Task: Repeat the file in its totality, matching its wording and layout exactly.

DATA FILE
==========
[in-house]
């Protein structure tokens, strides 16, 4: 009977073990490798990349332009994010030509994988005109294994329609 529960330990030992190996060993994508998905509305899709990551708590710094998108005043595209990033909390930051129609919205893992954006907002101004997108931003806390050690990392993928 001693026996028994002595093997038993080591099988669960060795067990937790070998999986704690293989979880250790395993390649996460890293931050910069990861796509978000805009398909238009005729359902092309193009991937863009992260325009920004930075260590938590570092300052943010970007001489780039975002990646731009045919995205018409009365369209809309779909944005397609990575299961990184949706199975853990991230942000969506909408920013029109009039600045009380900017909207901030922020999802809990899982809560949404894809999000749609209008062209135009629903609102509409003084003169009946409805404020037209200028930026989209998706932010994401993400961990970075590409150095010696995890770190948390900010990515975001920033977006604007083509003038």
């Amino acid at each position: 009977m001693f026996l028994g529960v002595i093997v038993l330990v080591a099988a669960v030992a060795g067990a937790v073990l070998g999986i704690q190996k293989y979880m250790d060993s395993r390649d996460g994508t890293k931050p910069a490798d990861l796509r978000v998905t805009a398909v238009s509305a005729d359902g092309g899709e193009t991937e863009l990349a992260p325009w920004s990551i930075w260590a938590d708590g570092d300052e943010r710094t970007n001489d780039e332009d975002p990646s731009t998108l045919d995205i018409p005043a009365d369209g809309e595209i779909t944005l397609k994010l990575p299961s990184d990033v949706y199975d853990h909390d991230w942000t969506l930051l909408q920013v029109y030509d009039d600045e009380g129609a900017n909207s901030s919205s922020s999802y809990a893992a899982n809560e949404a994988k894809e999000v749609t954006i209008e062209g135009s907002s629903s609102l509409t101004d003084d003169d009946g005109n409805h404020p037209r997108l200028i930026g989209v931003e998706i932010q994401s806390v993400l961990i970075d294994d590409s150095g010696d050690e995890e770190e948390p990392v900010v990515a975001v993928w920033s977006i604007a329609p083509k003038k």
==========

[in-house]
């Protein structure tokens, strides 16, 4: 009977073990490798990349332009994010030509994988005109294994329609 529960330990030992190996060993994508998905509305899709990551708590710094998108005043595209990033909390930051129609919205893992954006907002101004997108931003806390050690990392993928 001693026996028994002595093997038993080591099988669960060795067990937790070998999986704690293989979880250790395993390649996460890293931050910069990861796509978000805009398909238009005729359902092309193009991937863009992260325009920004930075260590938590570092300052943010970007001489780039975002990646731009045919995205018409009365369209809309779909944005397609990575299961990184949706199975853990991230942000969506909408920013029109009039600045009380900017909207901030922020999802809990899982809560949404894809999000749609209008062209135009629903609102509409003084003169009946409805404020037209200028930026989209998706932010994401993400961990970075590409150095010696995890770190948390900010990515975001920033977006604007083509003038």
């Amino acid at each position: 009977m001693f026996l028994g529960v002595i093997v038993l330990v080591a099988a669960v030992a060795g067990a937790v073990l070998g999986i704690q190996k293989y979880m250790d060993s395993r390649d996460g994508t890293k931050p910069a490798d990861l796509r978000v998905t805009a398909v238009s509305a005729d359902g092309g899709e193009t991937e863009l990349a992260p325009w920004s990551i930075w260590a938590d708590g570092d300052e943010r710094t970007n001489d780039e332009d975002p990646s731009t998108l045919d995205i018409p005043a009365d369209g809309e595209i779909t944005l397609k994010l990575p299961s990184d990033v949706y199975d853990h909390d991230w942000t969506l930051l909408q920013v029109y030509d009039d600045e009380g129609a900017n909207s901030s919205s922020s999802y809990a893992a899982n809560e949404a994988k894809e999000v749609t954006i209008e062209g135009s907002s629903s609102l509409t101004d003084d003169d009946g005109n409805h404020p037209r997108l200028i930026g989209v931003e998706i932010q994401s806390v993400l961990i970075d294994d590409s150095g010696d050690e995890e770190e948390p990392v900010v990515a975001v993928w920033s977006i604007a329609p083509k003038k």